The long walk home of an invisible people
As the Indian middle classes and the elite stocked and restocked essentials, the State slathered them with directives, manuals, policies and tutorials on washing hands and respiratory hygiene
Once the cities came to a screeching halt following the lockdown, the millions of poor rural migrantsearning meagre daily incomessuddenly became redundant. Their single link to the neoliberal city — 'labour' — ceased to exist. Within minutes, they did not belong to the city.
For India's labouring poor, COVID-19 is not the great leveler. It is a mere reiterationof their disposability as workers, identity as the'other', and expendability as citizens. The global pandemic has catapulted the migrant labourer once again as subjects ofcharity, objects of (mis)governance and bodies of disease and stigma. The most glaring gap is the labour migrant falling through the cracks yet again, not included in the national response to a global pandemic.
As the Indian middle classes and the elite stocked and restocked essentials, the State slathered them with directives, manuals, policies and tutorials on washing hands and respiratory hygiene. On the contrary, the poor continued to labour amidrumours, misinformation and fear about the virus, with minimal state information. The sudden imposition of a nationwide lockdown in response to COVID-19 caught the migrants unawares and unprepared.
So, why did the State, policy makers and experts forget the lakhs who belong to the cities? It points to the exclusively middle-class imagination of the urban, and hence, policies of containment of the infection focusing on work-from-home, social distancing and self-quarantining, practices not known or feasible for the poor.
The invisibilisation of the urban poor in the conscience of the State is so complete that they are not planned for when they are the most vulnerable and perhaps also the key to the successful management and containment of the pandemic.
The question 'Why can't the migrants stay where they are once provided with shelter, food and other essentials?' baffles many. The answer is simple. Migrants are individuals with agency, a sense of self and respond to universal human instincts like everyone else. As everyone else, in times of disease and distress, the migrant seeks the security of home and family and reliability of social networks.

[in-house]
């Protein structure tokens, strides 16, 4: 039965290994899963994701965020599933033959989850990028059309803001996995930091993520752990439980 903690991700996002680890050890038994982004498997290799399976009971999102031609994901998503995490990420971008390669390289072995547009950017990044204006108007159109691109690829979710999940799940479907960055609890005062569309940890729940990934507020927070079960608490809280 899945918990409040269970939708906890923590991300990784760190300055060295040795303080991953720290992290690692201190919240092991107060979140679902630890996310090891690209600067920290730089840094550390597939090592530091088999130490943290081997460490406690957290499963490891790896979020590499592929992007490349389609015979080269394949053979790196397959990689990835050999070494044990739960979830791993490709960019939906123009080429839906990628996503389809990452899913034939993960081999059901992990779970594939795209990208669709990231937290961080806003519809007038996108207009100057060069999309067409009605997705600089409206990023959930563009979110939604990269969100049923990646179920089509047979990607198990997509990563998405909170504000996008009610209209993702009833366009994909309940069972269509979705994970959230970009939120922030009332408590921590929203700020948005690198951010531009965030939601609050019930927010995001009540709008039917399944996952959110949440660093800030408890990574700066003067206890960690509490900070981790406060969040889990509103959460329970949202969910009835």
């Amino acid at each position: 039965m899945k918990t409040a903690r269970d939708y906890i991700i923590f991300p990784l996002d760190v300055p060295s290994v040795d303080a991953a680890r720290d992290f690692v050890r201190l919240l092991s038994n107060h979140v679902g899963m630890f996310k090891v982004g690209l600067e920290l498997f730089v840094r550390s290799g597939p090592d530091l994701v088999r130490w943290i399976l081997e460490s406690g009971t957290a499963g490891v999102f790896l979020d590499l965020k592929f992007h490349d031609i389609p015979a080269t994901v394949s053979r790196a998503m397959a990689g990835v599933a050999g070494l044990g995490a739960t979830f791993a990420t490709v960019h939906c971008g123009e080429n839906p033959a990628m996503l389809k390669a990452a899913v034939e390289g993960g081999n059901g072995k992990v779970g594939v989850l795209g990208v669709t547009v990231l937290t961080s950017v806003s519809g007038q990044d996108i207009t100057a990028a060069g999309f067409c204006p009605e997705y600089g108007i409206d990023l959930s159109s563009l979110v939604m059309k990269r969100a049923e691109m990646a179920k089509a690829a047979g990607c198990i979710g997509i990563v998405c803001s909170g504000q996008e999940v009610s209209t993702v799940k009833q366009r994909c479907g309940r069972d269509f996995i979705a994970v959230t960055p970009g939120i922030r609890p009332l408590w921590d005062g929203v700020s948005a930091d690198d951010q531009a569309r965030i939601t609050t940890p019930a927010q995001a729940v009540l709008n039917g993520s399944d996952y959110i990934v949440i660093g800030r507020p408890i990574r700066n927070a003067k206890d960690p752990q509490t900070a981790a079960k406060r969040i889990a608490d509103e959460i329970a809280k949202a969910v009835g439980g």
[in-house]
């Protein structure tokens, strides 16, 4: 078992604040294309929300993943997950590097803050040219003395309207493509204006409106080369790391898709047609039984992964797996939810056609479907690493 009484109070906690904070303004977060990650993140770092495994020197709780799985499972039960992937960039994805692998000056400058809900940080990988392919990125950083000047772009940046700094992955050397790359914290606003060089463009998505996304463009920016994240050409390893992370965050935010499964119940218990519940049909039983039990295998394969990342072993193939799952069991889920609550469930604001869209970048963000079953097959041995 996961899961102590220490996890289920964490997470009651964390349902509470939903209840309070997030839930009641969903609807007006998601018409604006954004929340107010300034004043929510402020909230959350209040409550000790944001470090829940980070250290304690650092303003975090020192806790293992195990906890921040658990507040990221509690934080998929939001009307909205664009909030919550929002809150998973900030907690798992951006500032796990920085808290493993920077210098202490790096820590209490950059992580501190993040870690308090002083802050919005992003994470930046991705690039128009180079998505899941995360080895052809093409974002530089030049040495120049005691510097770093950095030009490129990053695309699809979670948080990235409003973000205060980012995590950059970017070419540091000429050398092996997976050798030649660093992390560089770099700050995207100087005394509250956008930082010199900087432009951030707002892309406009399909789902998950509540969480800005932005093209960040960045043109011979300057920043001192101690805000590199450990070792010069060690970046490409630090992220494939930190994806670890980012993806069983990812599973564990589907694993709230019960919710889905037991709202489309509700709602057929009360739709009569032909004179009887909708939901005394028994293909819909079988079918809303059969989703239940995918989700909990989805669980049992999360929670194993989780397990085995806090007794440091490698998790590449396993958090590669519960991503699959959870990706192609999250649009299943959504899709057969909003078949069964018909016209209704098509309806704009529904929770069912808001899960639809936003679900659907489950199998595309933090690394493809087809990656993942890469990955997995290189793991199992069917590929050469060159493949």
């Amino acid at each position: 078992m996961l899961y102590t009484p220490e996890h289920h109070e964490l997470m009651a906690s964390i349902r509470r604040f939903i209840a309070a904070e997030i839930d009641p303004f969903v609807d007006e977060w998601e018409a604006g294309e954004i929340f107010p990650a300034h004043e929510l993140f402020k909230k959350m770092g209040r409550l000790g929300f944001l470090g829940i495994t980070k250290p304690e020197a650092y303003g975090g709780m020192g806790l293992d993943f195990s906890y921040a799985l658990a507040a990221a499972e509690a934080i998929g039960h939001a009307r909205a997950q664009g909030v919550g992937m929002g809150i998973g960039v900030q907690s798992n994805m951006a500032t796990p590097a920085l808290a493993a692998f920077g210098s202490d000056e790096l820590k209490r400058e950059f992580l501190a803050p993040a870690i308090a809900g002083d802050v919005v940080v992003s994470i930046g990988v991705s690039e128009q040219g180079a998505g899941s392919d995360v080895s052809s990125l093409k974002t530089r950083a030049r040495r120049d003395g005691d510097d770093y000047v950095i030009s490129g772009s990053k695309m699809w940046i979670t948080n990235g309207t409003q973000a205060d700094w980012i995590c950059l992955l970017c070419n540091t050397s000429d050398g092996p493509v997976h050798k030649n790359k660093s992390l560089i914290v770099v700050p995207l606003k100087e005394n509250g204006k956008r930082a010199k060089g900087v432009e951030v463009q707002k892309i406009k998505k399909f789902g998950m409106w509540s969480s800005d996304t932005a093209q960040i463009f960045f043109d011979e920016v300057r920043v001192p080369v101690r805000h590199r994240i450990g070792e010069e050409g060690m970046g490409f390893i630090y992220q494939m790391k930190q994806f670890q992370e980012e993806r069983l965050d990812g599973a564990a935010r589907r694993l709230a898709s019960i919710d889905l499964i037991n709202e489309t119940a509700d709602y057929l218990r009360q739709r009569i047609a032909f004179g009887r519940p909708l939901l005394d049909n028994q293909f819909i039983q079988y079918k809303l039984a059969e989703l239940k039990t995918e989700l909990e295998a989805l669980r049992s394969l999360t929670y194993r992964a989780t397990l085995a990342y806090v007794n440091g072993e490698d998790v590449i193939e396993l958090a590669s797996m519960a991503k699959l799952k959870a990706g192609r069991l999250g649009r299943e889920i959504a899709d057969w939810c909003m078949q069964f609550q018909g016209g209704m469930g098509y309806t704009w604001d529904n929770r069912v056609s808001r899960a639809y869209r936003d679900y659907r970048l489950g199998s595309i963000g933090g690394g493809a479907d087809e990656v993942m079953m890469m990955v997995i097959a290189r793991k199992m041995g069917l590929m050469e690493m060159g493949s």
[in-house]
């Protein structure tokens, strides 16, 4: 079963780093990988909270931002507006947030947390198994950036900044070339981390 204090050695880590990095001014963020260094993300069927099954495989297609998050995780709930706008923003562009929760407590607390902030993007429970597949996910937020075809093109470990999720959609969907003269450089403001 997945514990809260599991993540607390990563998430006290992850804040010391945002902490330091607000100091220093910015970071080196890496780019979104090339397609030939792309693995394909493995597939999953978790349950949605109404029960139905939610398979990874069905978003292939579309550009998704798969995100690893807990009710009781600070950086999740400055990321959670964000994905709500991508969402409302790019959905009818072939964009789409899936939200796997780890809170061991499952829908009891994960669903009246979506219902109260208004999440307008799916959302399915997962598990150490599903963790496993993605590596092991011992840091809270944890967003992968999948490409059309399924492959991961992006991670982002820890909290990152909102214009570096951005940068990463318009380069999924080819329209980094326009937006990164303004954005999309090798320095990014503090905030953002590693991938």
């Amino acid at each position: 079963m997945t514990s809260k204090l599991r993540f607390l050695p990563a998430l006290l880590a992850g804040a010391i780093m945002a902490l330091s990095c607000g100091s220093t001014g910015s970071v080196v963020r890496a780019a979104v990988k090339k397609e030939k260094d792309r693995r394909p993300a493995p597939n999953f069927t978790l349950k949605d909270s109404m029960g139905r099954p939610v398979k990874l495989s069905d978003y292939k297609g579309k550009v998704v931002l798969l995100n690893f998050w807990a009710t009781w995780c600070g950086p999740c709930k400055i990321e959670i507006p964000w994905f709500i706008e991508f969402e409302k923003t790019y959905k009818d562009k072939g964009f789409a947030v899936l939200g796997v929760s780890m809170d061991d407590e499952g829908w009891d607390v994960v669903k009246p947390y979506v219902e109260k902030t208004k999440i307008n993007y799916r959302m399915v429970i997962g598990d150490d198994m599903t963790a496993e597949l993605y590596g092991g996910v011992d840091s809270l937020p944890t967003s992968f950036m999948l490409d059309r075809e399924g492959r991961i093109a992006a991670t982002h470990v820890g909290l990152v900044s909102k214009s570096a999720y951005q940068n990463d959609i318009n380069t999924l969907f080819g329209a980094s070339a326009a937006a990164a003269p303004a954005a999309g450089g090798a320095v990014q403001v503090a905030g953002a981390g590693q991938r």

The State may think of the poor migrant as lesser citizens, but to expect the migrant himself to take decisions that go against his mere survival is unreal. Their desperation to reach their homes and villages is also indicative of the fragility of their economic life in the city. How precarious is the migrant every day that a lockdown amidst a pandemic pushed them out of a city overnight? The distress in which migrants find themselves today across Indian cities, raises questions on the lack of both knowledge and empathy, and makes one wonder if the State even knows who it governs beyond mere IDs and Aadhaars.
Overnight, the people who carry the weight of the neoliberal city, have become carriers of disease. The 'urban nuisance' is now the 'diseased migrant body', stripped of all identity and dignity, waiting at closed doors, workplaces and state borders. The stigma of disease and the migrant surface very often, shifting focus from the perils of poverty, poor nutrition andinhuman living conditions in the city, to the migrant as carrier of tuberculosis, HIV, SARS and now, the COVID-19.
Just when we thought the arrogance and apathy of the State could not get worse, images ofmigrant laborers being disinfected with bleach surfaced in Uttar Pradesh. The state and middle-class imagination of the urban has stigmatised the labouring migrant as a potential threat to the safety and wellness of its bourgeoise.
At the other end, states of origin like Uttar Pradesh and Bihar, have disallowed migrants from coming back to their villages. While the war against the pandemic will be won sooner or later, the migrant will need more than bleach and disinfectants to shed the stigma, of disease and otherness.
Thus, COVID-19 is not the great leveller; it is more. The disease is a mirror to the State and society, reflecting its inadequacies of governance, and more importantly, its lack of humanity. The State may do everything in its might to hold the migrant body, keep it contained and static, but the migrant will walk, and find ways to get back home. And they will also be the first ones to come back, to our homes, our offices, our factories, construction sites and our cities, making it run again, and become the carriers of the city again.
The writer, a doctoral candidate at the Tata Institute of Social Sciences, works on the intersection of mobility, healthcare and the urban in India
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